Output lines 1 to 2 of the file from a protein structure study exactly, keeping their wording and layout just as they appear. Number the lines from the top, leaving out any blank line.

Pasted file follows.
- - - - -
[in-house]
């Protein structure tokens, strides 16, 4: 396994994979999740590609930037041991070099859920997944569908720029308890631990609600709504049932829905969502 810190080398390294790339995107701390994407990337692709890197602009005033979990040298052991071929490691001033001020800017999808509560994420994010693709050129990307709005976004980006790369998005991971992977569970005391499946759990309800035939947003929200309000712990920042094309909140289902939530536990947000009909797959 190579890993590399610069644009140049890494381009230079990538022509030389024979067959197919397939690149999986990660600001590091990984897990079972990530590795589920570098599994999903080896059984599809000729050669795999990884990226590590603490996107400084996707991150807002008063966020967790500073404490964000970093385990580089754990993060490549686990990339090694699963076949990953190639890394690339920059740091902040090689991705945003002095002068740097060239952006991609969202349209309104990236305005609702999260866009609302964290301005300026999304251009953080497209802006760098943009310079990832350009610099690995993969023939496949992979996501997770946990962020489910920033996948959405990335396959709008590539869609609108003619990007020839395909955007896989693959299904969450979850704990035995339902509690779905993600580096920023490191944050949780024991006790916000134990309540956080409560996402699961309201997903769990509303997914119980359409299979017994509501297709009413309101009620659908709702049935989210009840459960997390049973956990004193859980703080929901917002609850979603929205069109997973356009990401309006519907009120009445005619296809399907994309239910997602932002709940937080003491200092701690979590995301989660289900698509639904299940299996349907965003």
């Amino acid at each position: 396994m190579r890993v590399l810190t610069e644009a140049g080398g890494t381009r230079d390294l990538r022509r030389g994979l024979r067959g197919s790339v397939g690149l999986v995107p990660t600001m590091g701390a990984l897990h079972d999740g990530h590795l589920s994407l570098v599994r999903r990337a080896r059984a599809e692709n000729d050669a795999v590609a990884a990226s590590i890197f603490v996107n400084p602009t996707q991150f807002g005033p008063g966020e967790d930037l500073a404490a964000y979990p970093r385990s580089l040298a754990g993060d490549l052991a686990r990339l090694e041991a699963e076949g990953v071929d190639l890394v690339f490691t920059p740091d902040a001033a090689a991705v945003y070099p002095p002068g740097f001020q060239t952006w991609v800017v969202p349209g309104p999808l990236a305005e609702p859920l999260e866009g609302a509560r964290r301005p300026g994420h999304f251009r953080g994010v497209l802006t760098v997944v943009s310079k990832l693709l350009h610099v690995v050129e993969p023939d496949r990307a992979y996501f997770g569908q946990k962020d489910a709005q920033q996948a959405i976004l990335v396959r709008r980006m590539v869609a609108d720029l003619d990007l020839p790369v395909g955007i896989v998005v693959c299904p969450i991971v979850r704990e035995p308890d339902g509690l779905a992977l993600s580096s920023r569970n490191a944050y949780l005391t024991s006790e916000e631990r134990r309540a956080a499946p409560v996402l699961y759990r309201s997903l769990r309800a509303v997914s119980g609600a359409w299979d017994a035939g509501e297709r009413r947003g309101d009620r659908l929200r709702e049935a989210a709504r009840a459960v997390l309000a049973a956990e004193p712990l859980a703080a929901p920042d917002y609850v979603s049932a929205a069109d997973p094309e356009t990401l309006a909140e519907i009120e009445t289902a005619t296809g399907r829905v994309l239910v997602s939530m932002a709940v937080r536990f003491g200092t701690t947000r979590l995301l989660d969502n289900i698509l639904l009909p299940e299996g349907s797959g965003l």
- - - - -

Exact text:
[in-house]
């Protein structure tokens, strides 16, 4: 396994994979999740590609930037041991070099859920997944569908720029308890631990609600709504049932829905969502 810190080398390294790339995107701390994407990337692709890197602009005033979990040298052991071929490691001033001020800017999808509560994420994010693709050129990307709005976004980006790369998005991971992977569970005391499946759990309800035939947003929200309000712990920042094309909140289902939530536990947000009909797959 190579890993590399610069644009140049890494381009230079990538022509030389024979067959197919397939690149999986990660600001590091990984897990079972990530590795589920570098599994999903080896059984599809000729050669795999990884990226590590603490996107400084996707991150807002008063966020967790500073404490964000970093385990580089754990993060490549686990990339090694699963076949990953190639890394690339920059740091902040090689991705945003002095002068740097060239952006991609969202349209309104990236305005609702999260866009609302964290301005300026999304251009953080497209802006760098943009310079990832350009610099690995993969023939496949992979996501997770946990962020489910920033996948959405990335396959709008590539869609609108003619990007020839395909955007896989693959299904969450979850704990035995339902509690779905993600580096920023490191944050949780024991006790916000134990309540956080409560996402699961309201997903769990509303997914119980359409299979017994509501297709009413309101009620659908709702049935989210009840459960997390049973956990004193859980703080929901917002609850979603929205069109997973356009990401309006519907009120009445005619296809399907994309239910997602932002709940937080003491200092701690979590995301989660289900698509639904299940299996349907965003």